Paul W. Sternberg
Thomas Hunt Morgan Professor of Biology
HHMI and Division of Biology, 156-29
California Institute of Technology
1201 E. California Boulevard
Pasadena, CA 91125
1988 Searle Scholar
Molecular Genetics of Nematode Development and BehaviorUsing the nematode Caenorhabditis elegans, our laboratory takes molecular genetic and genomic approaches to basic questions in developmental biology and neurogenetics: What are the molecular mechanisms by which cells interact to establish a spatial pattern of cell types? How are signals among cells integrated to coordinate organ formation? How do genes control the ability to execute stereotyped behavior? How do neural circuits evolve? Many of the genes we have identified are the nematode counterparts of human genes, and we expect that some of our findings will apply to human genes as well. On the other hand, nematode-specific genes enhance our understanding of this important phylum. Our strategies include identification of genes through high throughput DNA sequencing, genetic screens, detailed observation of cell and organism behavior, and cycles of computational and experimental analyses.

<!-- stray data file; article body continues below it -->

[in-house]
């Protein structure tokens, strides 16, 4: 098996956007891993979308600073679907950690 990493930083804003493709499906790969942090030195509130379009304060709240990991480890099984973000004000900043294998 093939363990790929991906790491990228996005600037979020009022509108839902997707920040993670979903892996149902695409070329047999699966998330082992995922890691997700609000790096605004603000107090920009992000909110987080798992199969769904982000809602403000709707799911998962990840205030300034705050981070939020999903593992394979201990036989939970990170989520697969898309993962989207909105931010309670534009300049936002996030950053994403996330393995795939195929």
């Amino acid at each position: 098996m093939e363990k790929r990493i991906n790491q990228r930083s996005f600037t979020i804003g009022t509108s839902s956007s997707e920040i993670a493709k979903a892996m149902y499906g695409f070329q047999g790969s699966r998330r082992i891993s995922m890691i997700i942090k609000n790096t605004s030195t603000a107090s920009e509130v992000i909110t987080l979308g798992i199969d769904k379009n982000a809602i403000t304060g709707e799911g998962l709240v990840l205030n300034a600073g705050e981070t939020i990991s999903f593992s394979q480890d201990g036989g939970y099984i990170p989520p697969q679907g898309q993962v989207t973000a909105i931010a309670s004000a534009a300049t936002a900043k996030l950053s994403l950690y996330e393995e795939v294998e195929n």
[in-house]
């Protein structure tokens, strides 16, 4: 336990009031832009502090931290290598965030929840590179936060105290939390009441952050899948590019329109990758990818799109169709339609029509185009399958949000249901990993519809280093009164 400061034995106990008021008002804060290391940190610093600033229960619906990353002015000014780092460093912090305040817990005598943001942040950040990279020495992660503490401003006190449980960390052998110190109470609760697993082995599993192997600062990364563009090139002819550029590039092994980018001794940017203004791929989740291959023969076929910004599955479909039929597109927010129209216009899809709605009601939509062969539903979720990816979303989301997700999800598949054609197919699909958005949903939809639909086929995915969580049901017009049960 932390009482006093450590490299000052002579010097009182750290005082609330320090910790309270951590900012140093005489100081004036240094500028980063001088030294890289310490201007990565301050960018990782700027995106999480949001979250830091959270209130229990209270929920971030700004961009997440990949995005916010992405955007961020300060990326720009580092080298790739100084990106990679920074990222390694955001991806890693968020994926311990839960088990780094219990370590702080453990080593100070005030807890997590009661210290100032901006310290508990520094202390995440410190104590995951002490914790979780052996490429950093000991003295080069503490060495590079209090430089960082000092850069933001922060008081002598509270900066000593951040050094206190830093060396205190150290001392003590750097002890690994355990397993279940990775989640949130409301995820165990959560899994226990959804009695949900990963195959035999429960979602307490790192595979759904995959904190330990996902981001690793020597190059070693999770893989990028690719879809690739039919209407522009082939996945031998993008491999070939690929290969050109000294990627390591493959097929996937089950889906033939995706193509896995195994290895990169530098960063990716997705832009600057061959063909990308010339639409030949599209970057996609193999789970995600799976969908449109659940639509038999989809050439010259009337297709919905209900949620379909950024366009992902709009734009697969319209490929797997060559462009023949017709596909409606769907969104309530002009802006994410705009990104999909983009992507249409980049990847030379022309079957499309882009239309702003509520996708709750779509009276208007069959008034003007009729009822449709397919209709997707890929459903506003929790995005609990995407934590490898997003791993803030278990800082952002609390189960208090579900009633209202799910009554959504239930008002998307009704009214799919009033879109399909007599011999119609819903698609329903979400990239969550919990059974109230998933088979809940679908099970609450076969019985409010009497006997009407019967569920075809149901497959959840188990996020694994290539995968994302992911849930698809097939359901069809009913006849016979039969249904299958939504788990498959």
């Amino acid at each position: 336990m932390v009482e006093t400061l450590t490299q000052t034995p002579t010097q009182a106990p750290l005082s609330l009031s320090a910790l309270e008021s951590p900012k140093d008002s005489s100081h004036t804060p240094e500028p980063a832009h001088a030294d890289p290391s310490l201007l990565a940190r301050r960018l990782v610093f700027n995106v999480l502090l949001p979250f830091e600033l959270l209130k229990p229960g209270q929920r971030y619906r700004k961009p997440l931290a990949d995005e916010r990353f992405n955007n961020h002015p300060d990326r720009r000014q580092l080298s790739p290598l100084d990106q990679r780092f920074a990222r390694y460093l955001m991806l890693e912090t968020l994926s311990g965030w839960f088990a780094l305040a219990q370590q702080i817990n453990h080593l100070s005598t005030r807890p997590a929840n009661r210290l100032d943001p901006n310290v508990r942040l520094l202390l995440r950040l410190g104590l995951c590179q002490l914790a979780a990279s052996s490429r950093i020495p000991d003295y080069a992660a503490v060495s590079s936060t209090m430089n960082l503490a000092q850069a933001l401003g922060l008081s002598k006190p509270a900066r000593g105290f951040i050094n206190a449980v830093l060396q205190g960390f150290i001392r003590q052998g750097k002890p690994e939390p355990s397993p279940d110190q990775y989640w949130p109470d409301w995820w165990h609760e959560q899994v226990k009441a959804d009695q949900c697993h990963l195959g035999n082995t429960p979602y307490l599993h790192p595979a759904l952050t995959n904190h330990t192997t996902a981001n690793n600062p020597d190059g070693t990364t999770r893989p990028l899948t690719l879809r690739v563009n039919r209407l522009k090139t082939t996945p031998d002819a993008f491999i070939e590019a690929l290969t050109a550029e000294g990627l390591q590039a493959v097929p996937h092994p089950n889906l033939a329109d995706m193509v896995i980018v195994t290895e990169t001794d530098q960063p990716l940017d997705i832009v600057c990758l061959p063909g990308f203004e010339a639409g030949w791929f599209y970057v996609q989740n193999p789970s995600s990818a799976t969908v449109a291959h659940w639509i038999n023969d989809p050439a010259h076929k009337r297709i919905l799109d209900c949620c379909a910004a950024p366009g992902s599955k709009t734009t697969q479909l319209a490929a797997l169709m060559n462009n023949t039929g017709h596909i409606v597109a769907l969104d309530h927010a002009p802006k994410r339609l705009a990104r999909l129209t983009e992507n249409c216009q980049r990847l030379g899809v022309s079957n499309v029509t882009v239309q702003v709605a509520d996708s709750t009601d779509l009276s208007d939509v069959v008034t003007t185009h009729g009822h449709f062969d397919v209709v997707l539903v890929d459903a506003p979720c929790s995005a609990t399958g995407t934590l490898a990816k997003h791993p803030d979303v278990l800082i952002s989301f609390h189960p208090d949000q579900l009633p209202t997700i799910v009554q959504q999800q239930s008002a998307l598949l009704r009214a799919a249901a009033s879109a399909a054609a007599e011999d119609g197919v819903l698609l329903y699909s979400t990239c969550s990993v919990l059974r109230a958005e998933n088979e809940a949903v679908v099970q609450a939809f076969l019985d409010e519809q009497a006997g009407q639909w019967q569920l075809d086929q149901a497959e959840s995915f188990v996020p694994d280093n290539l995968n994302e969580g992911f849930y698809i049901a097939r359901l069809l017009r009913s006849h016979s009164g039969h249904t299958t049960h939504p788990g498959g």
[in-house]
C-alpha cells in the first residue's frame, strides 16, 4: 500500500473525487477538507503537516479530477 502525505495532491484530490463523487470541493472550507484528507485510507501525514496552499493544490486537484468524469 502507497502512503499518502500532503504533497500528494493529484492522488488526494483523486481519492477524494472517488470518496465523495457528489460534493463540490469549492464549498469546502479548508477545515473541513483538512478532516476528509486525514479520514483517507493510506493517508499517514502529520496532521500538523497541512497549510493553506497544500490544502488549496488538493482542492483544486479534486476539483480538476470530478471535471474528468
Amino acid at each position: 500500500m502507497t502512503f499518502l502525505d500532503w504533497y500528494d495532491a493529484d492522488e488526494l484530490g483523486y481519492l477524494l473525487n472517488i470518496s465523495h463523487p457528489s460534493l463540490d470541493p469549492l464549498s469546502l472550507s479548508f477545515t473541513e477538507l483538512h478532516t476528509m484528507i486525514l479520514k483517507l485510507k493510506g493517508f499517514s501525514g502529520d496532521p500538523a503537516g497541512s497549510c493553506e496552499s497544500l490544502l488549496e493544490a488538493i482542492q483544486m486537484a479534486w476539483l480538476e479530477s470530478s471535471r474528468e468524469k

A major ongoing focus has been the role of peptide growth factors in controlling cell fate patterns. We have analyzed the roles of LIN-3, a nematode homolog of human epidermal growth factor (EGF), and LET-23, its receptor, a homolog of human EGF receptor. In addition to roles in developmental fate specification, this EGF signalng pathway controls ovulation and a sleep-like state. For developmental roles, LET-23 signals via a pathway utilizing the C. elegans homolog of the RAS proto-oncogene; for ovulation and sleep LET-23 signals via phospholipase C gamma and the two second messengers it produces, inositol tris-phosphate and diacylglycerol.< /p>
Expression of LIN-3 in the anchor cell of the gonad induces the vulva. We have found a small region of the lin-3 gene that directs its expression specifically in the anchor cell; by studying this element, we are learning how the state of anchor cell differentiation is programmed, and have identified computationally other genes that have this element and are involved in anchor cell specification. After vulva induction, the vulval precursor cells generate cells that differentiate as vulval cells (of which there are seven types) and undergo morphogenesis to form the mature vulva. We have developed a panel of yellow and cyan fluorescent protein markers for these terminally differentiated cells and are elucidating how multiple signaling pathways and a number of transcriptional regulatory proteins interact to control expression of these genes.